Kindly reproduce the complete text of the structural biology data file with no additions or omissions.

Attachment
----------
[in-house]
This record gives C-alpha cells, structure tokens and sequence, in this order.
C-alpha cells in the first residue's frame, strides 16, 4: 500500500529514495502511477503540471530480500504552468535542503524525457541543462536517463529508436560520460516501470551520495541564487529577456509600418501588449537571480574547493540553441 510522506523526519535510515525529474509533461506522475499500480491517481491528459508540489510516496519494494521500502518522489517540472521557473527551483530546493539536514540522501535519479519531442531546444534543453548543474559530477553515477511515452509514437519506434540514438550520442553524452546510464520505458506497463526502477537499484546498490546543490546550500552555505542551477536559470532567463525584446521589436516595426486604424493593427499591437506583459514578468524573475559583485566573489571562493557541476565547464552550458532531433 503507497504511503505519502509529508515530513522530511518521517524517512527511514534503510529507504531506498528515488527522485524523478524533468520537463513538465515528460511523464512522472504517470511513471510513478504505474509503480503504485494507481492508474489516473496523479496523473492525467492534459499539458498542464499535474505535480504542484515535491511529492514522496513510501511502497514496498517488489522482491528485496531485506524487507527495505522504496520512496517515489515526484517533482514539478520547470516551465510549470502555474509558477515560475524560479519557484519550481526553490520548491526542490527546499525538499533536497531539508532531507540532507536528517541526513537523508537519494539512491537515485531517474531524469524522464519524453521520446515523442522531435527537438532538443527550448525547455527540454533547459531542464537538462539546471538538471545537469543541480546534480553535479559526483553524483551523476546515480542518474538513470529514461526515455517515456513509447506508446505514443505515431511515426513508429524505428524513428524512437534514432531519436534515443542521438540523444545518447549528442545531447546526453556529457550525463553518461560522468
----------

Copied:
[in-house]
This record gives C-alpha cells, structure tokens and sequence, in this order.
C-alpha cells in the first residue's frame, strides 16, 4: 500500500529514495502511477503540471530480500504552468535542503524525457541543462536517463529508436560520460516501470551520495541564487529577456509600418501588449537571480574547493540553441 510522506523526519535510515525529474509533461506522475499500480491517481491528459508540489510516496519494494521500502518522489517540472521557473527551483530546493539536514540522501535519479519531442531546444534543453548543474559530477553515477511515452509514437519506434540514438550520442553524452546510464520505458506497463526502477537499484546498490546543490546550500552555505542551477536559470532567463525584446521589436516595426486604424493593427499591437506583459514578468524573475559583485566573489571562493557541476565547464552550458532531433 503507497504511503505519502509529508515530513522530511518521517524517512527511514534503510529507504531506498528515488527522485524523478524533468520537463513538465515528460511523464512522472504517470511513471510513478504505474509503480503504485494507481492508474489516473496523479496523473492525467492534459499539458498542464499535474505535480504542484515535491511529492514522496513510501511502497514496498517488489522482491528485496531485506524487507527495505522504496520512496517515489515526484517533482514539478520547470516551465510549470502555474509558477515560475524560479519557484519550481526553490520548491526542490527546499525538499533536497531539508532531507540532507536528517541526513537523508537519494539512491537515485531517474531524469524522464519524453521520446515523442522531435527537438532538443527550448525547455527540454533547459531542464537538462539546471538538471545537469543541480546534480553535479559526483553524483551523476546515480542518474538513470529514461526515455517515456513509447506508446505514443505515431511515426513508429524505428524513428524512437534514432531519436534515443542521438540523444545518447549528442545531447546526453556529457550525463553518461560522468